NORTHAMPTON, Mass. (WWLP) - The Northampton City Council will vote Thursday night to include a proposition 2 ½ override question on the June special election ballot. It's a measure that's expected to pass.
Northampton voters are still weighing the benefits of a $2.5 million tax override.
"I'm going to vote against the override. I think that a city really needs to live within its means. I understand that possibly 22 positions may be eliminated. That's a life changing experience for a lot of wonderful people that serve the city," said Sara Whalen of Northampton.
Northampton Mayor David Narkewicz says the override would close the city's $2.4 million budget gap and avoid layoffs. Narkewicz says that in the last six years, the city has lost over $10 million in state funding, and the costs to run a city are outpacing its revenue.
"We were initially facing, just our health insurance bill was going to go up a million dollars. Just the cost of health insurance from '13 to '14 was going to go up a million dollars," said Narkewicz inside his City Hall office last month.
Much of the money will go towards closing a school budget gap that threatens 17 jobs, and if voters don't approve the override, art programs at Northampton High School would be cut.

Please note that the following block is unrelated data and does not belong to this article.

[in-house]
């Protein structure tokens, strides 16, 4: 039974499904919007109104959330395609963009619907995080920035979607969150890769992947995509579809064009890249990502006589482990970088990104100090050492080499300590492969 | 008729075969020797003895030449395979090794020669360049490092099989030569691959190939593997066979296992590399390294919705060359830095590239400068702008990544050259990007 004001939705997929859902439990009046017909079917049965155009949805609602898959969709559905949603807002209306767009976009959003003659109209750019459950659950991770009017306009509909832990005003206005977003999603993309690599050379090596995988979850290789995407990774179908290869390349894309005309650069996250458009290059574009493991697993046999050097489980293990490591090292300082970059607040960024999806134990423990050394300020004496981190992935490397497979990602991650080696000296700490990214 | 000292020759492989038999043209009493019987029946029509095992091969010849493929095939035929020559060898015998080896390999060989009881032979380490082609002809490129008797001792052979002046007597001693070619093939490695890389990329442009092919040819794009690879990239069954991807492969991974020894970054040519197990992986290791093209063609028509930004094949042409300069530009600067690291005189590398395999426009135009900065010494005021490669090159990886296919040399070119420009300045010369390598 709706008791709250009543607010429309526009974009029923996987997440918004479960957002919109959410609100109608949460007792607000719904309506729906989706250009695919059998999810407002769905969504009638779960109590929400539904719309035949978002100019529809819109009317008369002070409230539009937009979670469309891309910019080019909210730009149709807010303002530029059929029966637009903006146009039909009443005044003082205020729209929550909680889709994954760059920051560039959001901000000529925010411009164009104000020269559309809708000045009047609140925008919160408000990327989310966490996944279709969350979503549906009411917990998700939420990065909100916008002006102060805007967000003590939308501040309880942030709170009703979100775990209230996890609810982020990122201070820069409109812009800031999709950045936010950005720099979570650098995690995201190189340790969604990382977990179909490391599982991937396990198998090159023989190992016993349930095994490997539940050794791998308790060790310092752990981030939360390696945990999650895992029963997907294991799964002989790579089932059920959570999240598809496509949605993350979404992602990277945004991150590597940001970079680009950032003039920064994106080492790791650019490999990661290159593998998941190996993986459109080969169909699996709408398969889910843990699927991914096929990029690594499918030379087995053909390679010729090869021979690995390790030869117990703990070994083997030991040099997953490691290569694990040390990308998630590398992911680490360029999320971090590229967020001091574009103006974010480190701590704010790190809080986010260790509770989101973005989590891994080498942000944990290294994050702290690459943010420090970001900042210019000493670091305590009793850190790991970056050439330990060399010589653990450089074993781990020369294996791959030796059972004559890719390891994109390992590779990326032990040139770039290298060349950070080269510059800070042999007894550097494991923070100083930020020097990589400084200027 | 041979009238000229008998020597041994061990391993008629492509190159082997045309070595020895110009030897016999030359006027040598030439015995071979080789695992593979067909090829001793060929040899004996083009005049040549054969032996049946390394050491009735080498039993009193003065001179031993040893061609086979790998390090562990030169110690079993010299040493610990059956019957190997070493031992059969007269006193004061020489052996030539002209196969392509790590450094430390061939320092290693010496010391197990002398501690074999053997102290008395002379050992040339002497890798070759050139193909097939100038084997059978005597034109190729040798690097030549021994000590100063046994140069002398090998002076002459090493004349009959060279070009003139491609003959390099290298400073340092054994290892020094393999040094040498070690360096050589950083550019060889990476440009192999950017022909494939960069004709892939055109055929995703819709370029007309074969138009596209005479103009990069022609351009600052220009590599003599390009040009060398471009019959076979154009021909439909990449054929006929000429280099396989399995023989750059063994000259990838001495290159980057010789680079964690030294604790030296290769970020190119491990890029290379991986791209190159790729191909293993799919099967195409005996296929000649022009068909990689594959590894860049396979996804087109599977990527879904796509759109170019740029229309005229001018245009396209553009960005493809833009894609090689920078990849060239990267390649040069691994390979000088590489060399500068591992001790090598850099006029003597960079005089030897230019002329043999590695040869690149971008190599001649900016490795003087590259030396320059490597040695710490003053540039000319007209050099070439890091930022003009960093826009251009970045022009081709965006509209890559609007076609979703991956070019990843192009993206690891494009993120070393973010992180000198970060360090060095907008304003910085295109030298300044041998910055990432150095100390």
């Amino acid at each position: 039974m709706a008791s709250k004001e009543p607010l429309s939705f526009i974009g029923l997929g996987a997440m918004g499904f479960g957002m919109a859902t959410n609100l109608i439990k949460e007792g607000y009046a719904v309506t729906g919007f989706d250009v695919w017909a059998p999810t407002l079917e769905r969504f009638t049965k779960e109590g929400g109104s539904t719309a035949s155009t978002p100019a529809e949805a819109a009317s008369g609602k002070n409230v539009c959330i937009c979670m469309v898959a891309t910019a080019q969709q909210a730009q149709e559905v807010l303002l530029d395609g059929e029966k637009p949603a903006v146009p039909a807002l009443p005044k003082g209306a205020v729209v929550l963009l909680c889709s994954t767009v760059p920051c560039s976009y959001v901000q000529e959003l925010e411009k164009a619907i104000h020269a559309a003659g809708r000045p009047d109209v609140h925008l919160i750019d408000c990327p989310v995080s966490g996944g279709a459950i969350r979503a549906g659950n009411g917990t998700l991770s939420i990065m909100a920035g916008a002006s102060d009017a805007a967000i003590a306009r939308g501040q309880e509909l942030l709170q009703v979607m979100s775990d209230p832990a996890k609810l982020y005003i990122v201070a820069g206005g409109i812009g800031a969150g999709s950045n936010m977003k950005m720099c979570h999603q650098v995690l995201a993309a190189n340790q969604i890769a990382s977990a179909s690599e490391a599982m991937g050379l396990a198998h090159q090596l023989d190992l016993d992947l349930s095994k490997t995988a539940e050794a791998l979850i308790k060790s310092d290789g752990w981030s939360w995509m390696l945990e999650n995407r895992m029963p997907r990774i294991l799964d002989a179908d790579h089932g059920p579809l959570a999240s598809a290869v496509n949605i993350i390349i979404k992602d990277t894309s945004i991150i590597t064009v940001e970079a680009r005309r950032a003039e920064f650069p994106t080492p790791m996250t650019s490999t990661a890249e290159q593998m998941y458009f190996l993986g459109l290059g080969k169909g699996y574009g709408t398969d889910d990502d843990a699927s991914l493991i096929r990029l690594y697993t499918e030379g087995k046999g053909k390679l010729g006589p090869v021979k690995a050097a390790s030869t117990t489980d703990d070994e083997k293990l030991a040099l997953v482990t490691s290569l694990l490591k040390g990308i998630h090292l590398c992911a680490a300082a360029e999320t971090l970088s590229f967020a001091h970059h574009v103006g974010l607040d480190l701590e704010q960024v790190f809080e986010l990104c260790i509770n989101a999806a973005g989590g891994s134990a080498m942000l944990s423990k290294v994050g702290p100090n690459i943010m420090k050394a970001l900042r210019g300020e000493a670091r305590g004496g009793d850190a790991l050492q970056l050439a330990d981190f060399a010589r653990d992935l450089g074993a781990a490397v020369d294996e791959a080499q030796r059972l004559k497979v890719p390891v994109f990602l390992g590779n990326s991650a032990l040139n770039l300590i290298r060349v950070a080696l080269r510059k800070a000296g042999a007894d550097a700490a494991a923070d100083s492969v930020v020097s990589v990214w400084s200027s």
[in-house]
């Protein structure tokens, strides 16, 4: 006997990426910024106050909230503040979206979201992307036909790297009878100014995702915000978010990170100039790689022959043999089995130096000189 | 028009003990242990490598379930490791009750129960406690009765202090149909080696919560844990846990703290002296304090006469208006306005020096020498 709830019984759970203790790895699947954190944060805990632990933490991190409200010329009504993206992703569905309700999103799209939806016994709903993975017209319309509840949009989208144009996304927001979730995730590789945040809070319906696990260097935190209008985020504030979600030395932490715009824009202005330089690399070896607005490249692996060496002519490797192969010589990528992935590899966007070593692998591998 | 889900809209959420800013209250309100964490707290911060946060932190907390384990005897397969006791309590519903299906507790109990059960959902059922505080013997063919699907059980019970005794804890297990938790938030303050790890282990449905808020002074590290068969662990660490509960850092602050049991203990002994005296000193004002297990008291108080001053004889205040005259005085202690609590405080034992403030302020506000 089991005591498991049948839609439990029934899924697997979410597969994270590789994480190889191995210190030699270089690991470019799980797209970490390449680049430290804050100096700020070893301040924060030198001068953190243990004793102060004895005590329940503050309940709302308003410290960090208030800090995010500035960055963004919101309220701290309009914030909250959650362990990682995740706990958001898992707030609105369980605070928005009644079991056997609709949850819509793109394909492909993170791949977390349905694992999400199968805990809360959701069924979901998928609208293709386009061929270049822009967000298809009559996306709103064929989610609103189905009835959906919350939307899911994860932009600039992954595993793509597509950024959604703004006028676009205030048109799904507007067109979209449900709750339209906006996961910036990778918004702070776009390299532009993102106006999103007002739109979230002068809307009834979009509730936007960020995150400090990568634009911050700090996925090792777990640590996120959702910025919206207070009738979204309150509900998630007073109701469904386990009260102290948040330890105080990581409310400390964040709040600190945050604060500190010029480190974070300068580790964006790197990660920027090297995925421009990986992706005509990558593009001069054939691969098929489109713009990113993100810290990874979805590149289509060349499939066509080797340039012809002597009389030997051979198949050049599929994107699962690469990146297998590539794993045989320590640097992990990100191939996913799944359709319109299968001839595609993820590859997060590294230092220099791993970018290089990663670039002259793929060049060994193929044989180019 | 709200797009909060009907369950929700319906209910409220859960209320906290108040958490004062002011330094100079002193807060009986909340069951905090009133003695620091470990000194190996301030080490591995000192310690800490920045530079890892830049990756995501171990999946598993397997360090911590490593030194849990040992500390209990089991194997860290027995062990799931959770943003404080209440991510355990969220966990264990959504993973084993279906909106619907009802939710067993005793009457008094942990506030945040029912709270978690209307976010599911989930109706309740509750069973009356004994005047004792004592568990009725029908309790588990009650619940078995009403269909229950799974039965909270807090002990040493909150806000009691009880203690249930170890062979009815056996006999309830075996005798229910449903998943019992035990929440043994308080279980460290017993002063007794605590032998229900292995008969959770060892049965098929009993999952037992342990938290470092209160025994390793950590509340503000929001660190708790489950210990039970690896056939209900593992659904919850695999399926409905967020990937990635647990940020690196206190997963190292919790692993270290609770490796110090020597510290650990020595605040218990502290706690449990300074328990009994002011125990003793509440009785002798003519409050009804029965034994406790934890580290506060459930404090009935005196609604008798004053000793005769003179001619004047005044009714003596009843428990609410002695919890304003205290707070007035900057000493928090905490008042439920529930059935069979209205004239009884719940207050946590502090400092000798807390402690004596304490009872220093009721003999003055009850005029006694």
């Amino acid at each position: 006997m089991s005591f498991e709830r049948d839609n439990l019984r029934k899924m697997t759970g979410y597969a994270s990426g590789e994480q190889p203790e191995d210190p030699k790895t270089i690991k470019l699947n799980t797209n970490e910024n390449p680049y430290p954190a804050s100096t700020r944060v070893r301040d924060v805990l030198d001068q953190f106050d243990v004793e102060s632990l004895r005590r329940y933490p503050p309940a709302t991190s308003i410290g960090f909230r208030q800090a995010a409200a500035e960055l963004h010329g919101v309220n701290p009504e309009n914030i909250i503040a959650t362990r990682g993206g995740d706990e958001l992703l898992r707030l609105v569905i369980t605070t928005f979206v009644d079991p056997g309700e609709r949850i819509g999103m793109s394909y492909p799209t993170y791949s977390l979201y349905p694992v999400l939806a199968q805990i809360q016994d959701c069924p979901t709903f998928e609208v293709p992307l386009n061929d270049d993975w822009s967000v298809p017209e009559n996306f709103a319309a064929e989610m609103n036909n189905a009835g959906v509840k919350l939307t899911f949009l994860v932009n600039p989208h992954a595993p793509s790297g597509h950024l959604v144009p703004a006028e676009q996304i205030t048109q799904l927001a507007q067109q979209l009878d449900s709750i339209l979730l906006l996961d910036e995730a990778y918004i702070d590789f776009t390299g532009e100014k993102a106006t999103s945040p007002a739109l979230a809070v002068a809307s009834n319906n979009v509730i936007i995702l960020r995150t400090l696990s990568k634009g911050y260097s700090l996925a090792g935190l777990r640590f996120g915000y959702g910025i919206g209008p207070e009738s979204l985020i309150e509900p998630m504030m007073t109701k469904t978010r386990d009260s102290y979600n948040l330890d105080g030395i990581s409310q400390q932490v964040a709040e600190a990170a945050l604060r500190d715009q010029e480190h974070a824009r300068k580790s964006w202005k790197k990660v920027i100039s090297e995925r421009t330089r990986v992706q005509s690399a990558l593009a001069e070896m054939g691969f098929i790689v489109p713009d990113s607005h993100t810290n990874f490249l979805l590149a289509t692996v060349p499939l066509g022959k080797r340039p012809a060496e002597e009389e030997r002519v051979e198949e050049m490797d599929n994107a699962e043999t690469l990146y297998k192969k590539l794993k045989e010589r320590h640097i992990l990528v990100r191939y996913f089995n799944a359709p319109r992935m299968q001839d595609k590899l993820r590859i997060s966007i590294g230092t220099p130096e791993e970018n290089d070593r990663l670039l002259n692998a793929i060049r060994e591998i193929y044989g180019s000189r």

"For a lot of them, it's a way to express themselves. And a way to relax and take a break from all of the studying and hard work and learning," said Northampton High student Janeia Wolfson-Milton.
Wolfson-Milton is a senior, who's been in three plays and has taken art classes every year. Next fall she'll be a freshman at Framingham State and plans to study Communication Arts. Some voters feel all students should have the same opportunities.
"The impact on programs you need that aren't deemed as necessary programs, but when you look at it from a holistic point of view are programs that would do some good," said Fred Shea on State Street Thursday afternoon.
Mayor Narkewicz says he understands the voters' concerns and feels that raising property taxes are not a great way to fund local services. He says the state legislature should give the city more local authority to raise revenue in different ways.